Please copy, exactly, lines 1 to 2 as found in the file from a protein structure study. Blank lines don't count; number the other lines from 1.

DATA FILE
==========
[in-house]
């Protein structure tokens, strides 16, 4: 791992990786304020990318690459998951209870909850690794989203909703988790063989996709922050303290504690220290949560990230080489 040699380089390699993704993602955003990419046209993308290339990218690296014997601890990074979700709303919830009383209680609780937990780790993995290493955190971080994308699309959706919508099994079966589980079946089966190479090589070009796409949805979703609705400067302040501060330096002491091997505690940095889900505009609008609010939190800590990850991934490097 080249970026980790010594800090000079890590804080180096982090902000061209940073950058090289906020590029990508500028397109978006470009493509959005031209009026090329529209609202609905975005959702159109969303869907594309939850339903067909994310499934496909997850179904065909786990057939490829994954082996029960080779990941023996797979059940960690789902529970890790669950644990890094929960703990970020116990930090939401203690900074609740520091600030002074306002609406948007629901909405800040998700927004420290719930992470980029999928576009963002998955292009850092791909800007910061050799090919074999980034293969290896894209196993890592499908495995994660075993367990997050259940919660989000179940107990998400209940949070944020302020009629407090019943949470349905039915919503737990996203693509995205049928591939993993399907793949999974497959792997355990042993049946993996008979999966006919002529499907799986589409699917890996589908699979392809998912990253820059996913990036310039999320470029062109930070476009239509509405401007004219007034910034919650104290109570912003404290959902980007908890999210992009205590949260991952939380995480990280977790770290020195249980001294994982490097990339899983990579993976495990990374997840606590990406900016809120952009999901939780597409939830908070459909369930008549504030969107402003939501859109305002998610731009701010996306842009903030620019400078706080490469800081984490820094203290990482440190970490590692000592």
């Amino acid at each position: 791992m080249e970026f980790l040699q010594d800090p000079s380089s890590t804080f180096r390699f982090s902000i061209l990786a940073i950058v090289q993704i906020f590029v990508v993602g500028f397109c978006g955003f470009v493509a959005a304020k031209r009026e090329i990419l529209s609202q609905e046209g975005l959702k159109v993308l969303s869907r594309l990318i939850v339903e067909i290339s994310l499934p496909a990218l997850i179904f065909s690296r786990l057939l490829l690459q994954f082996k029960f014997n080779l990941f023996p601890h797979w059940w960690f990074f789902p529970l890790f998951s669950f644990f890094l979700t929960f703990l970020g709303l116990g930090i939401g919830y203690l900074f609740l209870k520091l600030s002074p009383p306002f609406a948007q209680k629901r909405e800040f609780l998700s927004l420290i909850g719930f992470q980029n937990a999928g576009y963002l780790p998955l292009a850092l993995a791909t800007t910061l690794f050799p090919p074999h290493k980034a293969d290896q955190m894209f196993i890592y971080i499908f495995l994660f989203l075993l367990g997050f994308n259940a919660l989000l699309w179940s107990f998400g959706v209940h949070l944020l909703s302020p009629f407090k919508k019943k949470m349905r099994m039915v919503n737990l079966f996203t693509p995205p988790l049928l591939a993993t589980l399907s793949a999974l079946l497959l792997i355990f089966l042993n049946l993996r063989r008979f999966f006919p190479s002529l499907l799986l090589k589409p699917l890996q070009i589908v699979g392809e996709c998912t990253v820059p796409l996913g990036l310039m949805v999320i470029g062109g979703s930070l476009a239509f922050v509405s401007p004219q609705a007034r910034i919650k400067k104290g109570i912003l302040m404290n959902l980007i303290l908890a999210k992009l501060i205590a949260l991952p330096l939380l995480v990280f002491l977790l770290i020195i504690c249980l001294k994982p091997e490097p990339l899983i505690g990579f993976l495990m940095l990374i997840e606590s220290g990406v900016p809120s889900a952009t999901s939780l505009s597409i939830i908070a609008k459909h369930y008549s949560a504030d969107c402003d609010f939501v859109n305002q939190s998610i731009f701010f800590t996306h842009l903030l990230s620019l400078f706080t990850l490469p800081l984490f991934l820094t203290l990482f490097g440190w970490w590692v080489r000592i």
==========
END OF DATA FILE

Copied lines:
[in-house]
């Protein structure tokens, strides 16, 4: 791992990786304020990318690459998951209870909850690794989203909703988790063989996709922050303290504690220290949560990230080489 040699380089390699993704993602955003990419046209993308290339990218690296014997601890990074979700709303919830009383209680609780937990780790993995290493955190971080994308699309959706919508099994079966589980079946089966190479090589070009796409949805979703609705400067302040501060330096002491091997505690940095889900505009609008609010939190800590990850991934490097 080249970026980790010594800090000079890590804080180096982090902000061209940073950058090289906020590029990508500028397109978006470009493509959005031209009026090329529209609202609905975005959702159109969303869907594309939850339903067909994310499934496909997850179904065909786990057939490829994954082996029960080779990941023996797979059940960690789902529970890790669950644990890094929960703990970020116990930090939401203690900074609740520091600030002074306002609406948007629901909405800040998700927004420290719930992470980029999928576009963002998955292009850092791909800007910061050799090919074999980034293969290896894209196993890592499908495995994660075993367990997050259940919660989000179940107990998400209940949070944020302020009629407090019943949470349905039915919503737990996203693509995205049928591939993993399907793949999974497959792997355990042993049946993996008979999966006919002529499907799986589409699917890996589908699979392809998912990253820059996913990036310039999320470029062109930070476009239509509405401007004219007034910034919650104290109570912003404290959902980007908890999210992009205590949260991952939380995480990280977790770290020195249980001294994982490097990339899983990579993976495990990374997840606590990406900016809120952009999901939780597409939830908070459909369930008549504030969107402003939501859109305002998610731009701010996306842009903030620019400078706080490469800081984490820094203290990482440190970490590692000592």